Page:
Week Of Prayer | Article

Artur Stele

is a general vice president of the General Conference, and director of its Biblical Research Institute.

​Reaching the World

An imposing, but not impossible task

Confronted with the last commission that Jesus gave His followers (Matt. 28:18-20), we may ponder on what strategies or techniques we should adopt to accomplish such an enormous task. We face the challenges of reaching nonevangelized nations and ethnic groups, along with the growing secularization of Western nations. In recent years the emergence of neo-pagan spirituality posits new challenges and opportunities for our evangelistic endeavors.

So how can we reach the world for Jesus? I submit that above methods or techniques, a most important step in this process is to have a clear understanding of the mission Jesus bequeathed to us. The Scriptures show that Jesus had a clear vision of His mission. In the context of His encounter with Zacchaeus, Jesus illustrated and then clearly stated a crucial aspect of His mission. Since Jesus’ mission is our mission, let us reflect on the story of Jesus’ encounter with the tax collector.

Jesus’ Mission Statement

The story of Zacchaeus illustrates and states Jesus’ mission. That tax collector had a strong desire to see Jesus. He may have thought that only Jesus was able to give him what money could not buy. So Zacchaeus was planning to find a way to see Jesus; however, in the process he wanted to remain unnoticed and unseen. To mingle with a crowd and try from a distance to glimpse the face of Jesus would not work, since Zacchaeus was small in stature. So he became creative; he figured out which road Jesus was passing through, ran ahead, and climbed into a sycamore tree. Zacchaeus did not know Jesus’ mission statement, so he thought he’d found an excellent way to see Jesus yet remain unseen.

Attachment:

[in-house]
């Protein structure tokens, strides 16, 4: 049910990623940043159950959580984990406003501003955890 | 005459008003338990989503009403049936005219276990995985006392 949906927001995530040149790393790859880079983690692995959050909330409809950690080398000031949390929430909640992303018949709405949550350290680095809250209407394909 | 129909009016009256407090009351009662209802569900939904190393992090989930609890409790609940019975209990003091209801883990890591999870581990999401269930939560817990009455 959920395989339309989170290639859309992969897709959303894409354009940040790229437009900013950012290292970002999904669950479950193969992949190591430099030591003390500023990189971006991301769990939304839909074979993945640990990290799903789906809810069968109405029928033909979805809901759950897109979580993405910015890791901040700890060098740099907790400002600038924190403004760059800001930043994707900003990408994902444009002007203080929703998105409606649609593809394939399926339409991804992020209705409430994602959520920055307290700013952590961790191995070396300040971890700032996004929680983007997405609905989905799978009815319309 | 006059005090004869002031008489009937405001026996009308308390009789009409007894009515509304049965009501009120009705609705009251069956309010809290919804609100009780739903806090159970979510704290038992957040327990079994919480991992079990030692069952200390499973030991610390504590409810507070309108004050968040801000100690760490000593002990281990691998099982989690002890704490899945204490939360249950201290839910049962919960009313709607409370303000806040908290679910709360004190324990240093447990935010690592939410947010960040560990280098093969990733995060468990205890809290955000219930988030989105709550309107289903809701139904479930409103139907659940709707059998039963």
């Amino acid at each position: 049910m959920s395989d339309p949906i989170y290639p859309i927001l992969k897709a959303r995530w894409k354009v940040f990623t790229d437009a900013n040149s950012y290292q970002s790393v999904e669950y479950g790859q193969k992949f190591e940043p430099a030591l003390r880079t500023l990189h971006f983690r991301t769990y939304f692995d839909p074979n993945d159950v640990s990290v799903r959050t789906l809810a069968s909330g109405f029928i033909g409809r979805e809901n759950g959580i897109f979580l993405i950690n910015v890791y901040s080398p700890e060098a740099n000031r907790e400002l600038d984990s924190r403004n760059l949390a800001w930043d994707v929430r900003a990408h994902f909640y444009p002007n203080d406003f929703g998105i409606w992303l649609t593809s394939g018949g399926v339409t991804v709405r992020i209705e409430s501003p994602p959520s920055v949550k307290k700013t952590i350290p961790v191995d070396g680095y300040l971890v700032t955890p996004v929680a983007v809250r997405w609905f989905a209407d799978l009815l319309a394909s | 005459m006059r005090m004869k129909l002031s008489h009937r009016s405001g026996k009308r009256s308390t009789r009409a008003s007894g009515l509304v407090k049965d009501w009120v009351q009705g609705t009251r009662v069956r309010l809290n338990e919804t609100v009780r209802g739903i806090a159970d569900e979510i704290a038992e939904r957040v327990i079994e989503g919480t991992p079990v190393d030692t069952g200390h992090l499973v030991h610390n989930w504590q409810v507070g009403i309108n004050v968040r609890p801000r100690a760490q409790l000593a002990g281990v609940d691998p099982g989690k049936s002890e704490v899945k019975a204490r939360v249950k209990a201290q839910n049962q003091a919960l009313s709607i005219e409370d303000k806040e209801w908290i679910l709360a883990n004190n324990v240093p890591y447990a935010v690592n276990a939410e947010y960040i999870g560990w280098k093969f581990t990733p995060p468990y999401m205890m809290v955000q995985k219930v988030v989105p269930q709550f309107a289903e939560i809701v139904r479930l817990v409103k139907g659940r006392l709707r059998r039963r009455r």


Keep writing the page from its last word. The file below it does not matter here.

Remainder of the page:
Zacchaeus thought he was the one looking to find and see Jesus, but now, seeing Jesus looking up at him, hearing Him mention his name, Zacchaeus begins to realize: It is not I who am searching, looking to see Jesus, but it is Jesus who is looking and searching for me. “And when Jesus came to the place, he looked up and saw him, and said to him, ‘Zacchaeus, make haste and come down, for today I must stay at your house’ ” (Luke 19:5).1

What did You say, Jesus? You must visit me? Why “must”? Why me? Are You planning to punish me for my shortcomings and evildoings? What is Your agenda? What is the main purpose of Your desire to see me and visit me?

When the people saw Jesus visiting the house of the tax collector, they started to grumble, saying: “He has gone to be a guest with a man who is a sinner” (verse 7). It is very remarkable that Jesus finishes this visit by explaining the “must” of His visit, and He does so by revealing His mission statement: “For the Son of Man has come to seek and to save that which was lost” (verse 10).

Said Jesus, Please, when you try to interpret My actions, see them in the light of My mission, My purpose of life and ministry: “I have come to find and save, not find and punish.”

Our Mission Statement

Today Jesus invites His followers to identify themselves with His mission statement. He is looking for partners, those who are willing to make His mission statement their own. It is the supreme desire of our Redeemer to have in me and you someone who will make His mission statement a living reality. How would our churches look today if every member had the same mission statement? What environment, what atmosphere, would prevail in our churches? How would our young people feel in our churches?

Unfortunately, many young people have the impression that often the adults in our churches take only part of the mission statement seriously—namely, the part about finding and bringing in, but not the part that speaks about saving and thus loving and caring as Jesus did. When one looks at the retention statistics of many of our congregations, it becomes obvious that we have to change something. We need a reformation that leads us to Jesus’ full mission statement.